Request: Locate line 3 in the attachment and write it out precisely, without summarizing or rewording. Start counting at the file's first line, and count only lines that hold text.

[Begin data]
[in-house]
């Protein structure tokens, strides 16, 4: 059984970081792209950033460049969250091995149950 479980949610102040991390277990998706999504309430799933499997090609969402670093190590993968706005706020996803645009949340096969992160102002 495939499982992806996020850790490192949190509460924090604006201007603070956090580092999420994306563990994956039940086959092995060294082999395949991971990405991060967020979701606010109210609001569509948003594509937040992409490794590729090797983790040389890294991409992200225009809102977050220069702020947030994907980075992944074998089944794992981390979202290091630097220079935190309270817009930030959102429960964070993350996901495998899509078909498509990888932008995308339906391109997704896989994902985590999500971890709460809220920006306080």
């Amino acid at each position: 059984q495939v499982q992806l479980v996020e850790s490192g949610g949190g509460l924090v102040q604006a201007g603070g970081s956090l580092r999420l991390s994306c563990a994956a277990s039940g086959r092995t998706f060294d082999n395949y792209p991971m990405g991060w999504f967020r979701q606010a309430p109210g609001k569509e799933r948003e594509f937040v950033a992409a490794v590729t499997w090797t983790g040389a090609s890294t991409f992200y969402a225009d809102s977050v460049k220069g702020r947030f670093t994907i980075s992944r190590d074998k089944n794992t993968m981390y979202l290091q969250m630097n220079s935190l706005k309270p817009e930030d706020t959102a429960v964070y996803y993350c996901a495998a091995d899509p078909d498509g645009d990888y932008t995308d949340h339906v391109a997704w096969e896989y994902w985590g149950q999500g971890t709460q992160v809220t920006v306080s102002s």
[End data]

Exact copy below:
């Amino acid at each position: 059984q495939v499982q992806l479980v996020e850790s490192g949610g949190g509460l924090v102040q604006a201007g603070g970081s956090l580092r999420l991390s994306c563990a994956a277990s039940g086959r092995t998706f060294d082999n395949y792209p991971m990405g991060w999504f967020r979701q606010a309430p109210g609001k569509e799933r948003e594509f937040v950033a992409a490794v590729t499997w090797t983790g040389a090609s890294t991409f992200y969402a225009d809102s977050v460049k220069g702020r947030f670093t994907i980075s992944r190590d074998k089944n794992t993968m981390y979202l290091q969250m630097n220079s935190l706005k309270p817009e930030d706020t959102a429960v964070y996803y993350c996901a495998a091995d899509p078909d498509g645009d990888y932008t995308d949340h339906v391109a997704w096969e896989y994902w985590g149950q999500g971890t709460q992160v809220t920006v306080s102002s």